As a rule, however, the buyer does not have to take any special technical measures or make other unusual arrangements to inspect the apartment, including measuring its surface area, heat or humidity levels, testing the operation of the appliances in the apartment, such as the cooker, washing machine or fridge, or moving heavy furniture around.

Reporting a defect and the period of liability

If the buyer finds a defect in the apartment, they have a strict obligation to report it to the vendor.  If the buyer does not report the defect within a reasonable time, they can no longer complain about it.

The buyer must report the defect and make their claims within a reasonable period, at most within two years of the date on which the possession of the apartment was assigned to the buyer or the sale was concluded.

The buyer may only appeal the defect after this period if the vendor’s action has been grossly negligent or incompatible to honour, or the vendor is a trader.

When assessing if the time has been reasonable, the fact that the buyer often has to first investigate the defect and its repair costs is taken into account. However, the buyer should always complain as soon as possible after they notice the defect, and preferably within three to four months at the latest.

The vendor must be able to determine the grounds for their possible liability for the defect and to take the action required by the situation based on the contents of the complaint. The buyer must state the claim they are making because of the defect in their complaint. They may ask for a price reduction, demand that the sale is cancelled, or claim compensation for losses.

The amount of the claims can often only be known after more detailed examination or repairs have been done. For this reason, the buyer does not need to specify the exact amount of their claim when they report a defect. They can add detail to their claim in this respect later.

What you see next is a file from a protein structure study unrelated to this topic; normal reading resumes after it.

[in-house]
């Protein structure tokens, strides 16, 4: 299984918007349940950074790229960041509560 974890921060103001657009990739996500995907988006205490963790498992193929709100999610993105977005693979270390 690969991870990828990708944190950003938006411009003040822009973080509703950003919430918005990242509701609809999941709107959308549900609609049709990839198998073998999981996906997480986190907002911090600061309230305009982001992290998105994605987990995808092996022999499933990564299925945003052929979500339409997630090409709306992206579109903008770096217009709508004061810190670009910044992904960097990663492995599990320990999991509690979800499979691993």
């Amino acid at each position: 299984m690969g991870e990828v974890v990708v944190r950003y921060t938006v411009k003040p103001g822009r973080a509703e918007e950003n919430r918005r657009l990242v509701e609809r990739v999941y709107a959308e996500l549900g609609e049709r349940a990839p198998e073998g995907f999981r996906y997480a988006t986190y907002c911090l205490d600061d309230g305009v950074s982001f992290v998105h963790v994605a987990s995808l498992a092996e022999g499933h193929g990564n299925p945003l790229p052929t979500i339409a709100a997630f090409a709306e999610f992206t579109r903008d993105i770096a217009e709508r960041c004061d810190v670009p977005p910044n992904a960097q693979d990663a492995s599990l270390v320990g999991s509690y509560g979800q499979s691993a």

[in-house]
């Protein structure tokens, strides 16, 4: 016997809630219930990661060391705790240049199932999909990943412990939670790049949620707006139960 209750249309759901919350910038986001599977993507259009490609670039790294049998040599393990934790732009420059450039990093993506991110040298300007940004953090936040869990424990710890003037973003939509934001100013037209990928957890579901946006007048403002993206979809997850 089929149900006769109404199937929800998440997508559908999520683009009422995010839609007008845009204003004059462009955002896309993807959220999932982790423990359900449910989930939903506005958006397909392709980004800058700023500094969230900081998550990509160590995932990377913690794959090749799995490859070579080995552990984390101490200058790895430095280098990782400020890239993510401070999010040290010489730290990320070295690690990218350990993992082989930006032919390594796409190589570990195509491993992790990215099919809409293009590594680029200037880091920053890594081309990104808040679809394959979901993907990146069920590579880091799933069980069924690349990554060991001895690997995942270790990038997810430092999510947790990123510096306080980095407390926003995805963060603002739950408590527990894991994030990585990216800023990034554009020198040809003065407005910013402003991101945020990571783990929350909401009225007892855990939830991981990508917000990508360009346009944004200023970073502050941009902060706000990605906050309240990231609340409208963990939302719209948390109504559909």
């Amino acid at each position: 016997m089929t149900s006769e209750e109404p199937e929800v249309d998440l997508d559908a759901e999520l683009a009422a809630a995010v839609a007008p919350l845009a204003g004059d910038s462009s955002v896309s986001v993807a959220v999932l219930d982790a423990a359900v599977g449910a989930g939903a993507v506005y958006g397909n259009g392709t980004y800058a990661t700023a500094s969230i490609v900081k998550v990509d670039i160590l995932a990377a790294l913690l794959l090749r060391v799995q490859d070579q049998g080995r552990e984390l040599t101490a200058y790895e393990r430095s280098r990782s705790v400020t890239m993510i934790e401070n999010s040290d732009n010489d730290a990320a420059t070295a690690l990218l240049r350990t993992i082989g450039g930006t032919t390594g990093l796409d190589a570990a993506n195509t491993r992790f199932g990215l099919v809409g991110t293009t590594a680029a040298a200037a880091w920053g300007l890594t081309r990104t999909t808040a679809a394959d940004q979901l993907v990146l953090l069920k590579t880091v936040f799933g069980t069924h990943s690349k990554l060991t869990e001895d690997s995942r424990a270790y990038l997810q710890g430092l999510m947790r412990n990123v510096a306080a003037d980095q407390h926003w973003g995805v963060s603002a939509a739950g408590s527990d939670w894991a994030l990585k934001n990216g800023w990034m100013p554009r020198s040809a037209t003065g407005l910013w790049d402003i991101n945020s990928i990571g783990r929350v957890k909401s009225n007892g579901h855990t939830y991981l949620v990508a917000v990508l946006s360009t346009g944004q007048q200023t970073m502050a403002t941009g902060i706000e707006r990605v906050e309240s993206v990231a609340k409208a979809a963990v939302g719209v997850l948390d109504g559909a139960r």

The buyer should usually not start repairs before the vendor has had a possibility to examine the defect. This is another reason why you should make the complaint as soon as possible.

Different expert opinions and photographs are important evidence in the disputes of apartment sales. It is a good idea to document the repairs in detail.

Go to the complaint form

You should always complain to the vendor, not to the estate agent or the housing company’s building manager. Read more about the estate agent’s liability.

Consequences of a defect in a used apartment

  • The most common consequence of a defect is reducing the sale price. You should be realistic when you ask for a price reduction. Reimbursing full repair costs as a price reduction is usually not recommended in dispute resolution.

    The older the house is, the greater the improvement in its quality and the extension of its service life after the repairs have been made. You should also note that only the costs necessary to rectify the defect are taken into account when determining the price reduction. It must be possible to separate the costs of any other renovation work carried out when the defect is rectified from the price reduction demanded as compensation.